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Is Russia The Natural Ally Of America Part One

Just two guys taking a spin while running the world.
by William S. Lind
Washington (UPI) Jan 2, 2009
The arriving U.S. administration of President-elect Barack Obama that will take office on Jan. 20 will be handed not merely a can of worms but a bucket of asps.

Somewhere I suspect the ghost of Herbert Hoover, who was president of the United States from 1929 to 1933 through the arrival and worst onslaught of the Wall Street Crash and the Great Depression, is smiling.

The inherited foreign policy problems that will face the incoming Obama administration are no less daunting than the economic mess. But on the latter front, there is at least one piece of good news. It may be possible to set the U.S.-Russian relationship on a new course.

The failure of successive administrations in the United States to reintegrate post-communist Russia into the concert of powers was a strategic blunder of the first order.

The threat from the global South, manifested most powerfully by invasion by immigration but also evident in many other ways, can be met only by a united global North. Russia holds the West's vast eastern flank, which stretches all the way from the Black Sea to the Russian naval city of Vladivostok on the shore of the Pacific Ocean. If that eastern flank were to collapse, as Russia came close to doing in the early 1990s, the West's geo-strategic position would become well-nigh hopeless.

Despite this strategic reality that ought to be evident to anyone who can read a map, Republican and Democratic administrations in the United States over the past two decades have vied to determine which could more effectively humiliate and alienate Russia.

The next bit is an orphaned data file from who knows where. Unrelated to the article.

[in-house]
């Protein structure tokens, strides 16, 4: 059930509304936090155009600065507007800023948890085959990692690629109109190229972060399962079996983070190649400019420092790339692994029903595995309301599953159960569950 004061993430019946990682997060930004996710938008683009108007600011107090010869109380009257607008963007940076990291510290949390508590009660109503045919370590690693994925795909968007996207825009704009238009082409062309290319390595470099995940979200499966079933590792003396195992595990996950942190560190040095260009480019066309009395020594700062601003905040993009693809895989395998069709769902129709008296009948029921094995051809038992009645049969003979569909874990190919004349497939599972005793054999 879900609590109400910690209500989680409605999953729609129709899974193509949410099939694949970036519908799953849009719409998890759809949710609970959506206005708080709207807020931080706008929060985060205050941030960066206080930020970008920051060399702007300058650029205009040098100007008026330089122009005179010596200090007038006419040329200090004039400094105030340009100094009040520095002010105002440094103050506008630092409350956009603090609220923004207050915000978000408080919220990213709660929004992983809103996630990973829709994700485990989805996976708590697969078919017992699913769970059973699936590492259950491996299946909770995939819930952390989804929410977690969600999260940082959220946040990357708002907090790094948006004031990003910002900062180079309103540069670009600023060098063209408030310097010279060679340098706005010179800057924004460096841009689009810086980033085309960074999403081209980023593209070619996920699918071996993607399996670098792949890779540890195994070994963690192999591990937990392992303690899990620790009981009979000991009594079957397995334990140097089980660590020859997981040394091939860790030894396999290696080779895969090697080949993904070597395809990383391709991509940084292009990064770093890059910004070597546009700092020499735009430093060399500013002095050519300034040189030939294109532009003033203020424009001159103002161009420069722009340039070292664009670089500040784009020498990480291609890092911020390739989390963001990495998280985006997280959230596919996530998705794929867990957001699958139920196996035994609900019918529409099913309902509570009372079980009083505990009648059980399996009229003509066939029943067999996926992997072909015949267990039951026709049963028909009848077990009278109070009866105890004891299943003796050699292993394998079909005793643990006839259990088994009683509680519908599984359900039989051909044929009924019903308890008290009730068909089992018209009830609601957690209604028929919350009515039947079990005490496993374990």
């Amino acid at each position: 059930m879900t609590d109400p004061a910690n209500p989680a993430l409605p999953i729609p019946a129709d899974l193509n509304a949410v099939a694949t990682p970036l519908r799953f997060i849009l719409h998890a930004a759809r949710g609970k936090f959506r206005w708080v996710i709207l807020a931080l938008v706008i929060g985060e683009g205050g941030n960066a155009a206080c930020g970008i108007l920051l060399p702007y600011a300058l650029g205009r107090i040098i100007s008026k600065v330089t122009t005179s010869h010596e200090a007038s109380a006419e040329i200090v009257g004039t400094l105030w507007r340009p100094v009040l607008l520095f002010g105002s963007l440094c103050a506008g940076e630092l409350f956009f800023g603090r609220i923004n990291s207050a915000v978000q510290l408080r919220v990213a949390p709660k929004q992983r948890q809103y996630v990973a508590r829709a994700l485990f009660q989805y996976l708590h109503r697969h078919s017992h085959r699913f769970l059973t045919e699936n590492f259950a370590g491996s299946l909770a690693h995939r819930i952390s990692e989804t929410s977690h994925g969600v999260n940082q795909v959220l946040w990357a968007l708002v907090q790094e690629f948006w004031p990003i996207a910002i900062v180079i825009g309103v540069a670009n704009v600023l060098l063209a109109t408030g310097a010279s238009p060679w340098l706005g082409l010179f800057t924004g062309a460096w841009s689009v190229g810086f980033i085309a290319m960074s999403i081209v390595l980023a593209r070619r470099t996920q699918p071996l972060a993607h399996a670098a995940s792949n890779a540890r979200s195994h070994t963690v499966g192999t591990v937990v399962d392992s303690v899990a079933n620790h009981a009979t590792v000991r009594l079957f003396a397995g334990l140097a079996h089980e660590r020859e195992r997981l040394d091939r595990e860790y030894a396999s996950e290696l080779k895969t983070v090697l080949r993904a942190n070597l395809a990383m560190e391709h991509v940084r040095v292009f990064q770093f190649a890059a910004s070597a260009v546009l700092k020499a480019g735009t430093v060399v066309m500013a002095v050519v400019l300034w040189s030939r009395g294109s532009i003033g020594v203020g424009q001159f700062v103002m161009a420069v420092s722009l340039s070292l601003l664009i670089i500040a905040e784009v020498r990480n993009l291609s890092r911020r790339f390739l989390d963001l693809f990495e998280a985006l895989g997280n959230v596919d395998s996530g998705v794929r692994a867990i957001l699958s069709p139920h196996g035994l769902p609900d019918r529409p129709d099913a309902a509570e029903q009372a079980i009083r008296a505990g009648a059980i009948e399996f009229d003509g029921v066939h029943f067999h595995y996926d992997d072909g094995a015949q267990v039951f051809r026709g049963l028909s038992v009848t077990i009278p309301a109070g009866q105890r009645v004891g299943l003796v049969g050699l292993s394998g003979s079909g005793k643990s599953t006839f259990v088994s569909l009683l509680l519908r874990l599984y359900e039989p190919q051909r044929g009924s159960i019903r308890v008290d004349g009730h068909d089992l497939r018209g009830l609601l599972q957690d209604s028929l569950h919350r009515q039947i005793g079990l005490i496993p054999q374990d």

The Clinton administration probably won that contest with its inane 1999 war on the post-Yugoslav republic of Serbia, Russia's historic Orthodox Christian ally. Current U.S. President George W. Bush's subsequent efforts to enlarge the U.S.-led North Atlantic Treaty Organization and his insistence on locating anti-missile defenses in Central Europe were additional sticks in the eyes of the Russian governments led by Presidents Vladimir Putin and Dmitry Medvedev. The only reason for any of it was great power hubris of the sort that littered the 20th century with wreckage. Regrettably, the Washington Establishment is as prideful as it is shortsighted.

Until November, I would have said the Bush administration and its policies had damaged the prospects for an American-Russian entente beyond repair. But to the West's potential good fortune, current Russian President Medvedev has now signaled otherwise.

According to the Nov. 14 Financial Times newspaper in London, Medvedev, speaking shortly before his trip to the United States to a group of Russian and European business leaders, said Russia could develop "neighborly and partnership-based relations with the U.S." In Washington for the Group of 20 meeting, he repeated the message. The Nov. 16 Washington Post quoted him as saying, "I think we can create in principle a new framework ... a partnership between the U.S. and Russia."

(In Part 2: The military arguments for seeking new close U.S. cooperation with Russia)

(William S. Lind, expressing his own personal opinion, is director of the Center for Cultural Conservatism at the Free Congress Foundation.)

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Greece agrees Russian air and sea manoeuvres in Aegean
Athens (AFP) Jan 2, 2009
Russian aircraft and warships will this month carry out manoeuvres in the southeast Aegean within the Athens flight information zone (FIZ), Greek military sources said Friday.

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